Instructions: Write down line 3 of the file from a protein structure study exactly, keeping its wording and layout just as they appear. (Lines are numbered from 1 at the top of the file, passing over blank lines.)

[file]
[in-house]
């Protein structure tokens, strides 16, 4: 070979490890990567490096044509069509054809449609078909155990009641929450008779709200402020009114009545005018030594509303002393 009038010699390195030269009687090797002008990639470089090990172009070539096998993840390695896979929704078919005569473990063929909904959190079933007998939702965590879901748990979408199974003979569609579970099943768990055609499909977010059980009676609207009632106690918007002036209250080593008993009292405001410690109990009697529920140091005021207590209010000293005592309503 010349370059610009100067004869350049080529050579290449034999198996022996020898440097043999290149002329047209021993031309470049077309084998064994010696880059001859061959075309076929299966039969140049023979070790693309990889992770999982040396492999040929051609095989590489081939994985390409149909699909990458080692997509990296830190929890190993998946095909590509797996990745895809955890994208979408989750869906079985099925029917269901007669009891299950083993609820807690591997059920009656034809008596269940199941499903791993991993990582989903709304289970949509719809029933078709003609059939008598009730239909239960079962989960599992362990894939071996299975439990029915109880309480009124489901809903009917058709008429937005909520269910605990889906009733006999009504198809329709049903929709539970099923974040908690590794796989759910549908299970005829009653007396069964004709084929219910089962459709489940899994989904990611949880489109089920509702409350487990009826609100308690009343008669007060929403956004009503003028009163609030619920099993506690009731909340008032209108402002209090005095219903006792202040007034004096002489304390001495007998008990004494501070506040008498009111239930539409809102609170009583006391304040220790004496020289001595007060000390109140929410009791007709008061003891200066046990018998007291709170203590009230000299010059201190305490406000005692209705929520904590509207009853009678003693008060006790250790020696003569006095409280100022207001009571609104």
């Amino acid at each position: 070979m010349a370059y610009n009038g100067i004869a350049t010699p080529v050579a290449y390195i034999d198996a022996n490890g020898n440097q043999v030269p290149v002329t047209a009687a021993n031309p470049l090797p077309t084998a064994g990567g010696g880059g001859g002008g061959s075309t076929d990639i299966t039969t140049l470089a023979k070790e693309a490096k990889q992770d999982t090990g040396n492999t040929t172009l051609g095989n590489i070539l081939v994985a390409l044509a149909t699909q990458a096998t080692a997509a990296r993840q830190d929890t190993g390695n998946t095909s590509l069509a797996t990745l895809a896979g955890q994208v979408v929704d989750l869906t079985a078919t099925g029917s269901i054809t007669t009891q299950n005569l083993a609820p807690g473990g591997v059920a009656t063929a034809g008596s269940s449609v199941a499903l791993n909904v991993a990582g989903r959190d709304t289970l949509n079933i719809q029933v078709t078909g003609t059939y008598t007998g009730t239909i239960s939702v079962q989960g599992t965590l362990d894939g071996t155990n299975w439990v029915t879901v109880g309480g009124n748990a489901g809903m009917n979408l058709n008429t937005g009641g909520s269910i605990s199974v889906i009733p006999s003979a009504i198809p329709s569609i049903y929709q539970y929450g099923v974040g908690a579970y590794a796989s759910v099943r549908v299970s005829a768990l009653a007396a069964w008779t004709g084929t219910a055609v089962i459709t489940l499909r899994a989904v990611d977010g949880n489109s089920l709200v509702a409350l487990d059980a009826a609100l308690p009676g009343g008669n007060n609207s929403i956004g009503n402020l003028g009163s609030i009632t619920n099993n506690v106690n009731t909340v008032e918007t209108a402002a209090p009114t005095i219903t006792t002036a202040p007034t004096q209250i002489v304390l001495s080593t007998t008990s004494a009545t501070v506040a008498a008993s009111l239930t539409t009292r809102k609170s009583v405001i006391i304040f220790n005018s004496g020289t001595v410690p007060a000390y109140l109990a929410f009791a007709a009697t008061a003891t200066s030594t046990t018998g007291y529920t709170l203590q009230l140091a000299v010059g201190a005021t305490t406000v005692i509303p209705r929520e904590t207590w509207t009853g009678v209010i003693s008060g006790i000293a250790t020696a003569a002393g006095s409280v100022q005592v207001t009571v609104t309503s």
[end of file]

């Amino acid at each position: 070979m010349a370059y610009n009038g100067i004869a350049t010699p080529v050579a290449y390195i034999d198996a022996n490890g020898n440097q043999v030269p290149v002329t047209a009687a021993n031309p470049l090797p077309t084998a064994g990567g010696g880059g001859g002008g061959s075309t076929d990639i299966t039969t140049l470089a023979k070790e693309a490096k990889q992770d999982t090990g040396n492999t040929t172009l051609g095989n590489i070539l081939v994985a390409l044509a149909t699909q990458a096998t080692a997509a990296r993840q830190d929890t190993g390695n998946t095909s590509l069509a797996t990745l895809a896979g955890q994208v979408v929704d989750l869906t079985a078919t099925g029917s269901i054809t007669t009891q299950n005569l083993a609820p807690g473990g591997v059920a009656t063929a034809g008596s269940s449609v199941a499903l791993n909904v991993a990582g989903r959190d709304t289970l949509n079933i719809q029933v078709t078909g003609t059939y008598t007998g009730t239909i239960s939702v079962q989960g599992t965590l362990d894939g071996t155990n299975w439990v029915t879901v109880g309480g009124n748990a489901g809903m009917n979408l058709n008429t937005g009641g909520s269910i605990s199974v889906i009733p006999s003979a009504i198809p329709s569609i049903y929709q539970y929450g099923v974040g908690a579970y590794a796989s759910v099943r549908v299970s005829a768990l009653a007396a069964w008779t004709g084929t219910a055609v089962i459709t489940l499909r899994a989904v990611d977010g949880n489109s089920l709200v509702a409350l487990d059980a009826a609100l308690p009676g009343g008669n007060n609207s929403i956004g009503n402020l003028g009163s609030i009632t619920n099993n506690v106690n009731t909340v008032e918007t209108a402002a209090p009114t005095i219903t006792t002036a202040p007034t004096q209250i002489v304390l001495s080593t007998t008990s004494a009545t501070v506040a008498a008993s009111l239930t539409t009292r809102k609170s009583v405001i006391i304040f220790n005018s004496g020289t001595v410690p007060a000390y109140l109990a929410f009791a007709a009697t008061a003891t200066s030594t046990t018998g007291y529920t709170l203590q009230l140091a000299v010059g201190a005021t305490t406000v005692i509303p209705r929520e904590t207590w509207t009853g009678v209010i003693s008060g006790i000293a250790t020696a003569a002393g006095s409280v100022q005592v207001t009571v609104t309503s």